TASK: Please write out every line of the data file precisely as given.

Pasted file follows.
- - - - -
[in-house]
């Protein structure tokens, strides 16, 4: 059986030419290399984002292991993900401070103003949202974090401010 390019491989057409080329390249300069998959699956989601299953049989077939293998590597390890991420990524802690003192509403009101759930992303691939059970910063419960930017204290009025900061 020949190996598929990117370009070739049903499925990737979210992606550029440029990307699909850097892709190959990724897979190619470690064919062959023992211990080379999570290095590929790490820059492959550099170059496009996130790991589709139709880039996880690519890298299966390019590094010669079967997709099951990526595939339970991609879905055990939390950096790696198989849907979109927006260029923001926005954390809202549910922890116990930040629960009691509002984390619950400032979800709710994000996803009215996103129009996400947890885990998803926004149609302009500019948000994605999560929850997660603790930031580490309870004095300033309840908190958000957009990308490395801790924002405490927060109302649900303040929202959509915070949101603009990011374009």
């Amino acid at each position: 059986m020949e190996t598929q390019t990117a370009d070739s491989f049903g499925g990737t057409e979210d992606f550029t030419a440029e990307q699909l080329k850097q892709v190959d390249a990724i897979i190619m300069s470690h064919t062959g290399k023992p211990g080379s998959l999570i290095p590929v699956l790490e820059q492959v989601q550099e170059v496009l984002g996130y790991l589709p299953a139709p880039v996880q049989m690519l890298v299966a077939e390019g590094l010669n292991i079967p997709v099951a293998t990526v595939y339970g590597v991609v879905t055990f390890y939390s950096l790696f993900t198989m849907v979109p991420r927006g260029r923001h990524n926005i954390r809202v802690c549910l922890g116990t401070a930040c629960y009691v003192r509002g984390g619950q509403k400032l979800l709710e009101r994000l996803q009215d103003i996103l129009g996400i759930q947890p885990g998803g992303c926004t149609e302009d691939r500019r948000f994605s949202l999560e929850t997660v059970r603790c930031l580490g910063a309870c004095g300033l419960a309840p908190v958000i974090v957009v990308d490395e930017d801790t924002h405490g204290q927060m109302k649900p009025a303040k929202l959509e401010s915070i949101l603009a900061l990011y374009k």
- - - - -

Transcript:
[in-house]
């Protein structure tokens, strides 16, 4: 059986030419290399984002292991993900401070103003949202974090401010 390019491989057409080329390249300069998959699956989601299953049989077939293998590597390890991420990524802690003192509403009101759930992303691939059970910063419960930017204290009025900061 020949190996598929990117370009070739049903499925990737979210992606550029440029990307699909850097892709190959990724897979190619470690064919062959023992211990080379999570290095590929790490820059492959550099170059496009996130790991589709139709880039996880690519890298299966390019590094010669079967997709099951990526595939339970991609879905055990939390950096790696198989849907979109927006260029923001926005954390809202549910922890116990930040629960009691509002984390619950400032979800709710994000996803009215996103129009996400947890885990998803926004149609302009500019948000994605999560929850997660603790930031580490309870004095300033309840908190958000957009990308490395801790924002405490927060109302649900303040929202959509915070949101603009990011374009």
């Amino acid at each position: 059986m020949e190996t598929q390019t990117a370009d070739s491989f049903g499925g990737t057409e979210d992606f550029t030419a440029e990307q699909l080329k850097q892709v190959d390249a990724i897979i190619m300069s470690h064919t062959g290399k023992p211990g080379s998959l999570i290095p590929v699956l790490e820059q492959v989601q550099e170059v496009l984002g996130y790991l589709p299953a139709p880039v996880q049989m690519l890298v299966a077939e390019g590094l010669n292991i079967p997709v099951a293998t990526v595939y339970g590597v991609v879905t055990f390890y939390s950096l790696f993900t198989m849907v979109p991420r927006g260029r923001h990524n926005i954390r809202v802690c549910l922890g116990t401070a930040c629960y009691v003192r509002g984390g619950q509403k400032l979800l709710e009101r994000l996803q009215d103003i996103l129009g996400i759930q947890p885990g998803g992303c926004t149609e302009d691939r500019r948000f994605s949202l999560e929850t997660v059970r603790c930031l580490g910063a309870c004095g300033l419960a309840p908190v958000i974090v957009v990308d490395e930017d801790t924002h405490g204290q927060m109302k649900p009025a303040k929202l959509e401010s915070i949101l603009a900061l990011y374009k």